Mark Monchek, President/Chief Opportunity Officer of The Opportunity Lab, first met Liana back in 2011. Through their mutual interest in social enterprise, participating in events such as SOCAP, the two have remained connected through the social enterprise community. Recently reconnecting at a November Conscious Capitalism NYC event where Liana spoke about purposeful operations, Mark had the chance to interview Liana about her commitment to working at the intersection of business, environmental sustainability, and social justice, her path on helping grow a resource-strapped company, her advice to aspiring leaders, and more.
“I think it's invaluable to do something you see purpose in and that you're proud of. One of the best lessons I've learned that has contributed to my career is to be service-minded in every interaction, and so I reply / react in ways that makes it easier for others to do their job and always try my best to be clear, efficient and timely. I find that being service-minded is critical to productive teamwork and moving the needle forward.”
Read the full interview with Liana Scobie, an inspiring social innovator and business leader, below.
What brought you to work at TerraCycle?
I was determined to work at the intersection of business, environmental sustainability and social justice after writing my college senior thesis on the rise of capitalism and call for social accounting. I found TerraCycle, which works with some of the largest consumer packaged goods companies in the world to recycle their previously non-recyclable waste, and was amazed by the business model, and that the company was so ahead of its time: incorporated in 2003 and working in 20+ countries.
When we first met, in 2011, you were working as an intern at the Capital Institute with its founder, John Fullerton. Seven years later, you are now Vice President of Staff and Administration at TerraCycle. Given you had no formal training in this role, how did you advance so quickly?
I have deep respect for the people I work with and was fortunate to start at TerraCycle on the Executive Team. From the beginning, I was working closely with the C-suite and senior team. Wherever there was a need I would work to fill the gap. I gained trust and took responsibility. When we started filming the television show "Human Resources", I decided we needed HR, so I took that on, and studied under SHRM, then I took on financial analysis responsibilities of the global operating budget (having completed a professional certificate from NYU), which worked really well for a resource-strapped company. Since then, I've been growing my own team to help fortify a growing company!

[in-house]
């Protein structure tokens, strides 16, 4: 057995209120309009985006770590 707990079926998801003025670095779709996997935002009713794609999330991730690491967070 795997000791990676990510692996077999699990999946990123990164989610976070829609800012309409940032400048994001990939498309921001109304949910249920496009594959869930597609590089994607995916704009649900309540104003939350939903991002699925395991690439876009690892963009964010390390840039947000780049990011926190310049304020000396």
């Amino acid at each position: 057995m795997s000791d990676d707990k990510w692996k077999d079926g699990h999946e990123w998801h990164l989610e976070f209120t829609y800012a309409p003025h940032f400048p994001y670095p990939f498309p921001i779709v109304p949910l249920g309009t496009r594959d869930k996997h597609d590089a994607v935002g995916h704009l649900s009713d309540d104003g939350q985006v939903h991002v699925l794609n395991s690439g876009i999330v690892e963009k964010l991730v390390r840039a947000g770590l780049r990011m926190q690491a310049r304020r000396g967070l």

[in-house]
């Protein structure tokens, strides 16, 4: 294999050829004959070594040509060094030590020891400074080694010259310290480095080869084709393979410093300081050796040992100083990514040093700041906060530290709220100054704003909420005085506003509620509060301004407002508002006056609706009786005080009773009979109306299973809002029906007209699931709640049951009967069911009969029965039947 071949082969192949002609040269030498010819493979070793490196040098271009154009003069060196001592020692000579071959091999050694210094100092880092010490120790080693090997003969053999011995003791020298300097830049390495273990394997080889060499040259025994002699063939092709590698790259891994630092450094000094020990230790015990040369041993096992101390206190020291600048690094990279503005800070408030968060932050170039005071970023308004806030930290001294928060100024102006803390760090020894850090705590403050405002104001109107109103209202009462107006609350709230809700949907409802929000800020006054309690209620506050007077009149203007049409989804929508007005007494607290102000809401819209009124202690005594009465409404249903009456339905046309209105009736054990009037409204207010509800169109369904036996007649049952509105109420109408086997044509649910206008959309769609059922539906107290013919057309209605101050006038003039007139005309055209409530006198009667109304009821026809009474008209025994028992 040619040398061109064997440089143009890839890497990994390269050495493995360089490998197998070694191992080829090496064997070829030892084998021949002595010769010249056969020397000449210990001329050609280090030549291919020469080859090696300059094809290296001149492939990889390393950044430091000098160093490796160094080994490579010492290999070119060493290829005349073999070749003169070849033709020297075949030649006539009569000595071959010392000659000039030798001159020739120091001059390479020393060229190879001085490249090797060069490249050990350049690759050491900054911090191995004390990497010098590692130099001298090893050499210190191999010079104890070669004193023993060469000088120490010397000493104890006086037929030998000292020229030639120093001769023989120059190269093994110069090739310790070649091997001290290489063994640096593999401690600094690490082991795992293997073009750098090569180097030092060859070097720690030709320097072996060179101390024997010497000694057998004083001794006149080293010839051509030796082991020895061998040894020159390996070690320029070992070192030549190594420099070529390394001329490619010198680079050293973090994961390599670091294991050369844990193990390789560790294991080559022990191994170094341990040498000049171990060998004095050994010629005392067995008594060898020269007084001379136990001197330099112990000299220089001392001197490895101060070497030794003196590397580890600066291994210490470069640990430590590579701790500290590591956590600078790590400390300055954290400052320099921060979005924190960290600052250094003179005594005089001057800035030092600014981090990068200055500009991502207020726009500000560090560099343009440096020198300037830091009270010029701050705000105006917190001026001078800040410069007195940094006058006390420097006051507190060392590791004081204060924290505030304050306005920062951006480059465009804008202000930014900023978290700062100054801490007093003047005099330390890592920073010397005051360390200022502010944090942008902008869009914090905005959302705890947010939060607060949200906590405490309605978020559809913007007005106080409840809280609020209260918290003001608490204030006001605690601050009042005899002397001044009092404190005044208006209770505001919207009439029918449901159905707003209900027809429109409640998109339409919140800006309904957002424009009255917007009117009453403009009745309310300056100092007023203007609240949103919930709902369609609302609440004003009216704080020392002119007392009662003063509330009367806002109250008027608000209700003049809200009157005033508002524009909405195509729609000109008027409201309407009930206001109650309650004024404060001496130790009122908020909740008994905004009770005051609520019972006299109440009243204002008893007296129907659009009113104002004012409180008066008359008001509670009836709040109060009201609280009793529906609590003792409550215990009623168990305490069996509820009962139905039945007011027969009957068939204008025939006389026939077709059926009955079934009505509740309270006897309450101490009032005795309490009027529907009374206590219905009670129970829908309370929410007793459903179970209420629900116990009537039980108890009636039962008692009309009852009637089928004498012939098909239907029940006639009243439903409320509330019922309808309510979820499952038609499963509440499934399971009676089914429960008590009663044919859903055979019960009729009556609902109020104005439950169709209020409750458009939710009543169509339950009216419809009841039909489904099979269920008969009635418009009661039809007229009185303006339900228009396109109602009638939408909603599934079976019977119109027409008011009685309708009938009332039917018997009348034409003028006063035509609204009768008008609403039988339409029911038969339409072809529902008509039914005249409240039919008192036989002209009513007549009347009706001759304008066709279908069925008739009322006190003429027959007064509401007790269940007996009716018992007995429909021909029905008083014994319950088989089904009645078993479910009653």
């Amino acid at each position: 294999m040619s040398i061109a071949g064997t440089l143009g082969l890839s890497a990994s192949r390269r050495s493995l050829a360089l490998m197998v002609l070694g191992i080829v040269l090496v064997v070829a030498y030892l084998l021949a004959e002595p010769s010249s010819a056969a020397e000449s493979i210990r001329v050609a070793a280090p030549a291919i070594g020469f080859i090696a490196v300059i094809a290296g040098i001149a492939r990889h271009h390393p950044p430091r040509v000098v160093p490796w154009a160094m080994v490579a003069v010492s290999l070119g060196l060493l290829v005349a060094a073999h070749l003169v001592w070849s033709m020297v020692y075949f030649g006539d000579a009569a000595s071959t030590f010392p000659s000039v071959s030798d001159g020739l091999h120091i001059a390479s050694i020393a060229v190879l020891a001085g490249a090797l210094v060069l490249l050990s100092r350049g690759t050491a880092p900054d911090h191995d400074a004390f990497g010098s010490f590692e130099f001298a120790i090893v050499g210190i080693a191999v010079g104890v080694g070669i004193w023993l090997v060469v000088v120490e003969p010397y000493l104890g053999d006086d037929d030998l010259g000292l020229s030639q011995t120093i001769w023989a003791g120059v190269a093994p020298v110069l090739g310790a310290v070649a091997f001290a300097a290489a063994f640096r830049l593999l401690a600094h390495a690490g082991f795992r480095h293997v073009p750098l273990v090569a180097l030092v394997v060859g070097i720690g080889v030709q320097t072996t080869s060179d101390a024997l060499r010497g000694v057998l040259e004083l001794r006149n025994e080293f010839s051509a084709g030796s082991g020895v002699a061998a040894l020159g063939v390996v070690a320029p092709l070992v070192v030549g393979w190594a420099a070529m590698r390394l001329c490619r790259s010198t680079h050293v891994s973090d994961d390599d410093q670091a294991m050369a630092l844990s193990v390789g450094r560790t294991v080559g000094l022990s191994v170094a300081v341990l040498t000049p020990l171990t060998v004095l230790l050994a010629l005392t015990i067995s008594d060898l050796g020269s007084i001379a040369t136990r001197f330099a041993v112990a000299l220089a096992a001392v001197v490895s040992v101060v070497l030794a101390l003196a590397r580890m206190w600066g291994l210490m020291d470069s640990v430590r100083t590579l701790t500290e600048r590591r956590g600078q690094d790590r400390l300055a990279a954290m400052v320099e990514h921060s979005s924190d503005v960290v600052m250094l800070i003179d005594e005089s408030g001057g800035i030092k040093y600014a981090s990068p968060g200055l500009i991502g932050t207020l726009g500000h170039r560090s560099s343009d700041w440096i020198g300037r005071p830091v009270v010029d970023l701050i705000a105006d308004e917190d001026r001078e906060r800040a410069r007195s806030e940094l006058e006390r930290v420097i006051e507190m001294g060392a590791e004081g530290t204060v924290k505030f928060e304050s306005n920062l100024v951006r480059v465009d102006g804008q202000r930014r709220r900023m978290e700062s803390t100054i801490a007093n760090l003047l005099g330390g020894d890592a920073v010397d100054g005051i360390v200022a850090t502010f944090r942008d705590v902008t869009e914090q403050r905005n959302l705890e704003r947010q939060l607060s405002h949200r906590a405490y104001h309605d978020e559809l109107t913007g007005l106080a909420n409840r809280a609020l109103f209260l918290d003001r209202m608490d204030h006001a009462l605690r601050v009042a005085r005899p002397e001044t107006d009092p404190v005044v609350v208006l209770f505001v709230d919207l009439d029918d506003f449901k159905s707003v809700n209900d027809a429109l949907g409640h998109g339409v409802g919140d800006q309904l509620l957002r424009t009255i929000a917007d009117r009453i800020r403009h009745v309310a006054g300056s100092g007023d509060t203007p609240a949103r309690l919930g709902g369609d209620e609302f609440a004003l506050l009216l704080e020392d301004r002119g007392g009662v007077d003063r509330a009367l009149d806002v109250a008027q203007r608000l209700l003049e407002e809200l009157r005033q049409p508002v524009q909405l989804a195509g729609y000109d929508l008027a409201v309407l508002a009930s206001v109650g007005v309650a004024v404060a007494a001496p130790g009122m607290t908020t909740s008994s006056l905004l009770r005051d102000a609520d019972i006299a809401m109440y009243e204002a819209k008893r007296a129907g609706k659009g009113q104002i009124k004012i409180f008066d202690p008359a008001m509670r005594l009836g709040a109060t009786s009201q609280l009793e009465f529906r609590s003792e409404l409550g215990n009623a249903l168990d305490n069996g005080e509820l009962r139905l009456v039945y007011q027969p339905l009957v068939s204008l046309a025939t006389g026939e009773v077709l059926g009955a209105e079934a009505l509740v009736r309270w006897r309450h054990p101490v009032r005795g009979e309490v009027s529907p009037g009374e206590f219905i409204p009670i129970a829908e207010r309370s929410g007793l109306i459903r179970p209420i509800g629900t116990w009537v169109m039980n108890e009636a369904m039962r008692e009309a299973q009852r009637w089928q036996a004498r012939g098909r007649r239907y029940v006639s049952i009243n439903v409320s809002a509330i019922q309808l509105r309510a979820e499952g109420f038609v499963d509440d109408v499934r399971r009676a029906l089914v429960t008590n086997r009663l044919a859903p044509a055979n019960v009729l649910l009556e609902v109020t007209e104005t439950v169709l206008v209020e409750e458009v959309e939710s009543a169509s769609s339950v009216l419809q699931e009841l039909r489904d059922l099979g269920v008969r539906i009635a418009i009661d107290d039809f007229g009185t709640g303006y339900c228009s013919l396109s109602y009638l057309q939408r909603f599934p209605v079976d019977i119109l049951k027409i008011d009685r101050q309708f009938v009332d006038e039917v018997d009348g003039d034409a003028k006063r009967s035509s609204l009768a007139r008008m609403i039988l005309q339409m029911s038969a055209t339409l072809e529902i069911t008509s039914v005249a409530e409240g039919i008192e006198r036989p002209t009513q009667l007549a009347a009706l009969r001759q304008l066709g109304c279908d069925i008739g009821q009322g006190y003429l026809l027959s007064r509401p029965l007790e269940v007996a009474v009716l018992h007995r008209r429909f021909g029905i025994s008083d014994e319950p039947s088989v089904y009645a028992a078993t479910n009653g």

What lessons about career and contribution have you learned that you would pass on to aspiring leaders?
I think it's invaluable to do something you see purpose in and that you're proud of. One of the best lessons I've learned that has contributed to my career is to be service-minded in every interaction, and so I reply / react in ways that makes it easier for others to do their job and always try my best to be clear, efficient and timely. I find that being service-minded is critical to productive teamwork and moving the needle forward.
TerraCycle is a very unique company with an audacious mission to eliminate the idea of waste. How is TerraCycle achieving this mission?
Recycling the previously non-recyclable is one way to combat climate change because it creates a closed loop for the material and limits the harvesting of new material, which is hard on the environment. Beyond creating collection and recycling solutions for previously non-recyclable waste, which is unique and amazing in of itself, is how TerraCycle does it. TerraCycle's magic is in the business model and our ability to make a profit recycling previously non-recyclable waste (collecting traditionally negative-value materials) by offering clients a premium solution for recycling their waste, and sourcing companies to buy the recycled plastic. Clients are willing to pay for TerraCycle services because the ROI from their consumers / employees. In turn, it opens our eyes (as participating consumers and employees) to the global waste problem and engages us to see waste differently.
What key changes have you seen in the social innovation space since working at TerraCycle?
When I joined TerraCycle 7 years ago, the landscape of social innovation was relatively small compared to what it is today. Many people and businesses are now trying to creatively solve for environmental and social issues. At TerraCycle, it used to feel like we were trying to sell programs to companies that didn't know they needed us, and now they're knocking on our door, and we've expanded our offerings to enable the collection of almost every type of waste from a wider variety of clients. New companies are coming into the market wanting a recycling solution for their waste stream (or problematic waste) before even launching!